(Lisa Robinson)

No, I am not talking about color as in race, although that may play a factor in some cases.  I am talking about the colors red and green.  Let me explain.   One of my theology profs opened up a lecture with this statement, loosely quoted;

Wouldn’t it be nice if everyone came with an LED device on their forehead with two probes – one red and one green.  Green indicates they are Christian and red indicates they are not.  That way there would be no guessing as to whether you were dealing with a regenerated person or not.  Unfortunately, we don’t get those kinds of clues, which does leave some doubt in some cases.

In most cases, I think we know whether one is a Christian or not.  But in some cases, there is doubt on varying levels.  It occurs to me that we can approach this determination through the lens of glass half-full and glass half-empty perspectives.  The glass half-full Christian will want to see green.  They will tend to accept the person at face value or otherwise base-line levels of articulation of the faith.  The glass half-full will see the examinee as innocent until proven guilty.  Conversely, the glass-half empty will tend to see red.  There is a high level of scrutiny that is required in order to reach a satisfactory determination of one’s Christian status.  The examinee is guilty until proven innocent.

Now please  understand that I am not suggesting that we “go green” without any examination or discernment.  We don’t want to go to extremes and give someone a pass just because they go to church or use Christian verbiage.  We do not want to be naive but we do want to be discerning.

It is the glass-half empty perspective that I want to focus on – the one who tends to see red.  And I have some concerns.  The glass half-empty automatically suspects and distrusts one’s Christianity.  Why is this so?  Perhaps it is because of an abundance of knowledge and learning that raises the bar for the red.  This probably comes from years of in-depth study.  The Christian who sees red may want for others to have a level of articulation that accommodates their own.  It might have to do with denominational distinctions that narrowly constrict the definition of salvation in ways that other denominations or groups don’t.  Or it could be other reasons why strenuous scrutiny is placed on the examinee.  I cannot speak to motives only observations.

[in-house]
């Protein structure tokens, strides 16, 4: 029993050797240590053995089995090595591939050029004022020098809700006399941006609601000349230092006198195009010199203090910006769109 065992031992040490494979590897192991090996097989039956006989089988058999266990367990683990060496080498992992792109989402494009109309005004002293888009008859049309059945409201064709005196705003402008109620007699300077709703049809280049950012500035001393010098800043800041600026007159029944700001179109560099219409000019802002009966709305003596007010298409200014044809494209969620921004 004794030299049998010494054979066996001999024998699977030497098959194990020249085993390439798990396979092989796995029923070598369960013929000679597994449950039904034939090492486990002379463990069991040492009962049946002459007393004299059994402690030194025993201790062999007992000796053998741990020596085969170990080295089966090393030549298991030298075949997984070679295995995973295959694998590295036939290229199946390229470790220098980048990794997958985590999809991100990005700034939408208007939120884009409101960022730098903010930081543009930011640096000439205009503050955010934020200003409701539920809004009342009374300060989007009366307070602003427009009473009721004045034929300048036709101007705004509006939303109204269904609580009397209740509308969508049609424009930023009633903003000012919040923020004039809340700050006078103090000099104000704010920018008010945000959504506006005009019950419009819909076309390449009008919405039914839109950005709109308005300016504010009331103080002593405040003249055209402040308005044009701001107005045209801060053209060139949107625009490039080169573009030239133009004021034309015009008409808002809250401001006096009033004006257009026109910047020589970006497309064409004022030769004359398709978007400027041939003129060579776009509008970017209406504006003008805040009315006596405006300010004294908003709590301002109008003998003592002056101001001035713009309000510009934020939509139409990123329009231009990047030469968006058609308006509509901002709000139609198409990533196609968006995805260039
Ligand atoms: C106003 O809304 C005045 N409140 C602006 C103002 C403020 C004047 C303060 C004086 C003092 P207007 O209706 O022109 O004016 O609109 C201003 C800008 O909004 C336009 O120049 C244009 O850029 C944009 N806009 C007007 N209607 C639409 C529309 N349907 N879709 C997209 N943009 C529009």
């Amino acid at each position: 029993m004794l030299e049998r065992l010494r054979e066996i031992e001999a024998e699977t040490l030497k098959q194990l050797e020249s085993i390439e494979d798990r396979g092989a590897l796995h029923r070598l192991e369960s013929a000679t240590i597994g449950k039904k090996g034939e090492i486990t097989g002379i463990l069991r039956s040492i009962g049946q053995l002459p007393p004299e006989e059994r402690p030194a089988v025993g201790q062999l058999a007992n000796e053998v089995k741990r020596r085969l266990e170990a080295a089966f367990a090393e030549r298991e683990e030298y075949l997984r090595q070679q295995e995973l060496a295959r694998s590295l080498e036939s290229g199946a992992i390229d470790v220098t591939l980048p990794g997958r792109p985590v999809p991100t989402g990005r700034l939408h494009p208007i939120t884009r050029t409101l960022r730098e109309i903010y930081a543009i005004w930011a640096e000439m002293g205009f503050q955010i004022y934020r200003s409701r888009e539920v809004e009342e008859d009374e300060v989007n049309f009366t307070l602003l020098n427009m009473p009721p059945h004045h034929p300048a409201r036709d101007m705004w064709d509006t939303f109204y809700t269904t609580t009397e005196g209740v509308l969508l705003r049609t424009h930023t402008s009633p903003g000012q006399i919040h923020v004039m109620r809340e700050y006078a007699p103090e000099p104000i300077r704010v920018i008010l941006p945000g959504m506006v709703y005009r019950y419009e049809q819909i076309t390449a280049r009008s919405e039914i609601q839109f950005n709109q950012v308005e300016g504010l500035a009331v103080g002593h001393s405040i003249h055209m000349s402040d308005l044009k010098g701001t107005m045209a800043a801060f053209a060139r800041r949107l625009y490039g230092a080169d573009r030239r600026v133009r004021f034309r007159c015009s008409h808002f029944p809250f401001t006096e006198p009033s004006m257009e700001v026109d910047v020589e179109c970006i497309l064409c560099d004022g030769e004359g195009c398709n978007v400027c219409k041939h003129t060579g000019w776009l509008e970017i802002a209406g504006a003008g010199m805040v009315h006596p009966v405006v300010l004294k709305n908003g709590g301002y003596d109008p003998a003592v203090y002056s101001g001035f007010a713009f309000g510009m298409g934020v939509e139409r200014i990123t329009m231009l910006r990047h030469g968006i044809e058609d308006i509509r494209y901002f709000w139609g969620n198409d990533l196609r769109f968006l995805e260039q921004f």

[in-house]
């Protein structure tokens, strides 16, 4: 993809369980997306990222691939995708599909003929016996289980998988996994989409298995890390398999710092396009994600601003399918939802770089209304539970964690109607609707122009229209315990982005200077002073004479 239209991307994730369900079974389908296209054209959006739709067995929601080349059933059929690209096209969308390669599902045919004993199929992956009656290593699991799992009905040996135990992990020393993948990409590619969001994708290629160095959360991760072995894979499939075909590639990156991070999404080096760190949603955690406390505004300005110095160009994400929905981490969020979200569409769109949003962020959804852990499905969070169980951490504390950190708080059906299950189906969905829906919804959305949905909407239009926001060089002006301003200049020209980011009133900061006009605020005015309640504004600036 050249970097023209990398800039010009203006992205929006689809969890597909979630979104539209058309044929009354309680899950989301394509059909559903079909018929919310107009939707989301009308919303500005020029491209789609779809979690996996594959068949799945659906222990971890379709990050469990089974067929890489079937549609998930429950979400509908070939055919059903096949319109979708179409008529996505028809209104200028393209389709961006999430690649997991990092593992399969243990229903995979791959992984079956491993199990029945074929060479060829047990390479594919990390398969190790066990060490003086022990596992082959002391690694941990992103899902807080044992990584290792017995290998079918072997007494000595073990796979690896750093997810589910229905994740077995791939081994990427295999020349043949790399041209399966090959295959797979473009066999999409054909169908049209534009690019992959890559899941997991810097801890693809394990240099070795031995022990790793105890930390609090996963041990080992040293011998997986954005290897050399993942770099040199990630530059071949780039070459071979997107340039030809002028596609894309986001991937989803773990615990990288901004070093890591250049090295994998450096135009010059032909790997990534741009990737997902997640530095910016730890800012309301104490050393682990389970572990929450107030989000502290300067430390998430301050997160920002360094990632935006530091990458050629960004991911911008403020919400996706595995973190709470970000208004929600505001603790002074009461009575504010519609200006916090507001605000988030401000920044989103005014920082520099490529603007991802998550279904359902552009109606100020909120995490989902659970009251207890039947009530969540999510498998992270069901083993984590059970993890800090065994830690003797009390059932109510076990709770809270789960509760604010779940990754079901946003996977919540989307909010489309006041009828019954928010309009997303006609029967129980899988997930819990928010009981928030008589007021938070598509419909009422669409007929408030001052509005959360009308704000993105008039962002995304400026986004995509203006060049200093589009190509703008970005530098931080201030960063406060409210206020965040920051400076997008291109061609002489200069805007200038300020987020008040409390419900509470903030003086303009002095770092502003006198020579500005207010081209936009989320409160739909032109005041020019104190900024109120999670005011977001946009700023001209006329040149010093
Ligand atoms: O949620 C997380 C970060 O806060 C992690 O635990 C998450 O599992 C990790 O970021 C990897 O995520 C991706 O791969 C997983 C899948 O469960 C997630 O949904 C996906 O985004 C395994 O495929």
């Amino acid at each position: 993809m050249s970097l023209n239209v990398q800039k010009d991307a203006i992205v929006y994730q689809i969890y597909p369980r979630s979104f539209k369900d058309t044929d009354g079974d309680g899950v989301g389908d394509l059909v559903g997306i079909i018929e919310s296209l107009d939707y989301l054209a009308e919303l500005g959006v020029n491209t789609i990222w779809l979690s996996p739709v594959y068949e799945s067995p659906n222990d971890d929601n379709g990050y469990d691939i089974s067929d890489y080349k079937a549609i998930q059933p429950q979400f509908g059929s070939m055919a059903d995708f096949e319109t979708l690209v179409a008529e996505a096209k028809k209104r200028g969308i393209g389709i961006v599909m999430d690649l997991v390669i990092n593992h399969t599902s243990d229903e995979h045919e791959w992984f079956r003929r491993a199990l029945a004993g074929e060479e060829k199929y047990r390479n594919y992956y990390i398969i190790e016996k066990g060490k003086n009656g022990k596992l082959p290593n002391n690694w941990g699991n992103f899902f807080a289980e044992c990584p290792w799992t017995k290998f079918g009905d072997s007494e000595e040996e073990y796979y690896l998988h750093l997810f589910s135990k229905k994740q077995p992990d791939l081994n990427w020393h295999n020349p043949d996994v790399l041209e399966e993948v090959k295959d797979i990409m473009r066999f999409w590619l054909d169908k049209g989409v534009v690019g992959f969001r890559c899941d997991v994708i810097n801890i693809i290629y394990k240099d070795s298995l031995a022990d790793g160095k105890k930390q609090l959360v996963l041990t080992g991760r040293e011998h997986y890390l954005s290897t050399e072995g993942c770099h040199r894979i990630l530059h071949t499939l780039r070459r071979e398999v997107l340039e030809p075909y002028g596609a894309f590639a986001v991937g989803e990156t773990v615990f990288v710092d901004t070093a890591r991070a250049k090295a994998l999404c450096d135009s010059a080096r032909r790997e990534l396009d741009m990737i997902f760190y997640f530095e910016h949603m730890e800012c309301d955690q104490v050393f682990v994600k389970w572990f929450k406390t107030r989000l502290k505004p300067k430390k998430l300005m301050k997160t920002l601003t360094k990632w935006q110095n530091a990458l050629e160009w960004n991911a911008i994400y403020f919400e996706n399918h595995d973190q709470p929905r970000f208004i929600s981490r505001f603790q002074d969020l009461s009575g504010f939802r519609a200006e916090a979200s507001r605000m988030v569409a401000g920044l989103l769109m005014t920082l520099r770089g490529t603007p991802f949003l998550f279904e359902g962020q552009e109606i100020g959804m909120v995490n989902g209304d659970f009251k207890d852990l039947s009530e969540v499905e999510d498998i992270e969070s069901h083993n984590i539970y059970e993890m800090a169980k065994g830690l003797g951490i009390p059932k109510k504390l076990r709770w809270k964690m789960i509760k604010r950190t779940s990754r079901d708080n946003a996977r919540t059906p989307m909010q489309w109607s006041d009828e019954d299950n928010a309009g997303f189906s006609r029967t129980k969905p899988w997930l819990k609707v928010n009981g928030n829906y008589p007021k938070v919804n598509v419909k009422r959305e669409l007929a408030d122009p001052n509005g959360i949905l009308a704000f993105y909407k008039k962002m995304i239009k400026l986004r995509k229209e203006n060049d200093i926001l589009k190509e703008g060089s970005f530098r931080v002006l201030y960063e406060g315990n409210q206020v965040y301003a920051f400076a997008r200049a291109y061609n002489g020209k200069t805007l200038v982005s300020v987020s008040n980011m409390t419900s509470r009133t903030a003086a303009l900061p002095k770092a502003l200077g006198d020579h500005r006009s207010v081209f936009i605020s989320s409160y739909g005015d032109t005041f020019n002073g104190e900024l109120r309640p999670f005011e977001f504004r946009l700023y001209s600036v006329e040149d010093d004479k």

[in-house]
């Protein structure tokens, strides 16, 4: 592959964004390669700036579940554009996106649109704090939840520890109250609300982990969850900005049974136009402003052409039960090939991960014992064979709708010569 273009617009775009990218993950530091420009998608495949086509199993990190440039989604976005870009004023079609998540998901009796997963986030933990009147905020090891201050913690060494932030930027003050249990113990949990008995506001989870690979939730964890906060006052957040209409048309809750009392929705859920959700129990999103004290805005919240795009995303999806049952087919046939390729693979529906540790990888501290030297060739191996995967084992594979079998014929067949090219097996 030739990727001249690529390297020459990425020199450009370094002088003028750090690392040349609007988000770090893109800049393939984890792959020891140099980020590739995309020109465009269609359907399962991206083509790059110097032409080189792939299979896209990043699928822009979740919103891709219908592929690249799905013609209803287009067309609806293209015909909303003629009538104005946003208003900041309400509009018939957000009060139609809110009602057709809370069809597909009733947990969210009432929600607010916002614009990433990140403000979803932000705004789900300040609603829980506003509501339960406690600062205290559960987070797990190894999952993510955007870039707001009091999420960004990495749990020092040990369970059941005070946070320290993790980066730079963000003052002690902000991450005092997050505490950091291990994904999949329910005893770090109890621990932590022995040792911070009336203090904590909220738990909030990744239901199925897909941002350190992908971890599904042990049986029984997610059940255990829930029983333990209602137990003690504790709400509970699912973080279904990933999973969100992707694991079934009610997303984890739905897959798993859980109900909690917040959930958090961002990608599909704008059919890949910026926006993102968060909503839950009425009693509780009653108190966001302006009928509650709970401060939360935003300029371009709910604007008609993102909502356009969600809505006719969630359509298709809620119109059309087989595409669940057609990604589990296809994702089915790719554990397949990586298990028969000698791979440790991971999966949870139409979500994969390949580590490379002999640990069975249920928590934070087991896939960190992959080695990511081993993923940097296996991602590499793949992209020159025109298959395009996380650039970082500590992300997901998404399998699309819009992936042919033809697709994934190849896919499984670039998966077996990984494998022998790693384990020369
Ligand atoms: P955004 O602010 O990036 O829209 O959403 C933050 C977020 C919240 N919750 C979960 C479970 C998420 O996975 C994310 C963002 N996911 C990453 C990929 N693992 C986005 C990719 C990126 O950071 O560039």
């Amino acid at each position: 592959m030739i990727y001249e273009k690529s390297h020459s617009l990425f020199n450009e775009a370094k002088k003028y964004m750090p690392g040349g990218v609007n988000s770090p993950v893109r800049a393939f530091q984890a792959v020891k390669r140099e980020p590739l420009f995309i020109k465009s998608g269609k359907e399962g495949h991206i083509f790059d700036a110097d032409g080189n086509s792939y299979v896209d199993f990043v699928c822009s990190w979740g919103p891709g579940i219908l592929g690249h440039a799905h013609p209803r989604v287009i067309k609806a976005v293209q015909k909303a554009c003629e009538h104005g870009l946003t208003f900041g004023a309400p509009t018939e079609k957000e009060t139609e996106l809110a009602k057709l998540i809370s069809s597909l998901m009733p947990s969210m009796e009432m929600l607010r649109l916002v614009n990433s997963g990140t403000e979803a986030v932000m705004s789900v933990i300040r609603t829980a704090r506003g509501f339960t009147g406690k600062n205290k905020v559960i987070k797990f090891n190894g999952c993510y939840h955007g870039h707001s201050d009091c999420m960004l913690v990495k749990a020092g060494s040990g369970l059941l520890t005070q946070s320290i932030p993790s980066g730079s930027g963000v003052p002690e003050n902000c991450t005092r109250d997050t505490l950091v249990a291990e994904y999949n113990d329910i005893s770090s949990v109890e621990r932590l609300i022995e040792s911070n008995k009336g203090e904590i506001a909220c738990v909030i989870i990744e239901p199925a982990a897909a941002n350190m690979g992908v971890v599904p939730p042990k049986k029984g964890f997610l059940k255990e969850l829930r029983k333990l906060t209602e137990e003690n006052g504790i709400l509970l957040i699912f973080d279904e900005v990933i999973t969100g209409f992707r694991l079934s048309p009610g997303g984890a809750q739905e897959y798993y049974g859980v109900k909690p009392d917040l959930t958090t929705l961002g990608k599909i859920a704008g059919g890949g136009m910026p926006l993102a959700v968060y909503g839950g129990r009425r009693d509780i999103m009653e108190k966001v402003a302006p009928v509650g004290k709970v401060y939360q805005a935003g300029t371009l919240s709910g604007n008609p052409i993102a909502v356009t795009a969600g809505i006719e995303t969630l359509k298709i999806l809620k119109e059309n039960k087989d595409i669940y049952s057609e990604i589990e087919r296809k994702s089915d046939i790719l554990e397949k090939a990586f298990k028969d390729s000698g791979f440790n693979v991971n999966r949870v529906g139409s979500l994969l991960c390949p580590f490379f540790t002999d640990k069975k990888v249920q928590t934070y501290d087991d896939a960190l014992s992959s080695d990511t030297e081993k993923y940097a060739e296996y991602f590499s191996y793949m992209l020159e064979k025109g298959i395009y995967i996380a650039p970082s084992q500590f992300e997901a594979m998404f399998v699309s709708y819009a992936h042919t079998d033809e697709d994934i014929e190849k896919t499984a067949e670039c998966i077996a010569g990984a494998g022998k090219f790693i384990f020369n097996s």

No other observation provides such clarity in this red/green lens as when such examination evolves around visible or public figures.  We have seen this in the case of the president’s confession of faith that has drawn polarized conclusions.   It was not that long ago that remarks have been made publicly negating validity of his faith.  Apologies were made but the polarization continues.  A friend and professional colleague had some interesting things to say here about the raised standard of Christianity for the president.  We saw this recently with the TD Jakes/Elephant Room situation.  Is he or isn’t he?  Some saw green and some saw red.

Whether its the president or TD Jakes or Roman Catholics or whatever person we question, the bottom line is some will just see red.  No explanation or articulation seems to suffice.  There is a reluctance to admit that person into  Christianity.  And this points to what I think is a greater concern.  I wonder if Christians who see red actually wants that person or persons to be Christian.  Because it does appear that such negation and protests can be construed as putting up road blocks so the one confessing Christianity will never get a pass into the elect club.   Why is this so?   Such motives are worthy of examination.  We should not forget the free gift offered to us in our own ignorance.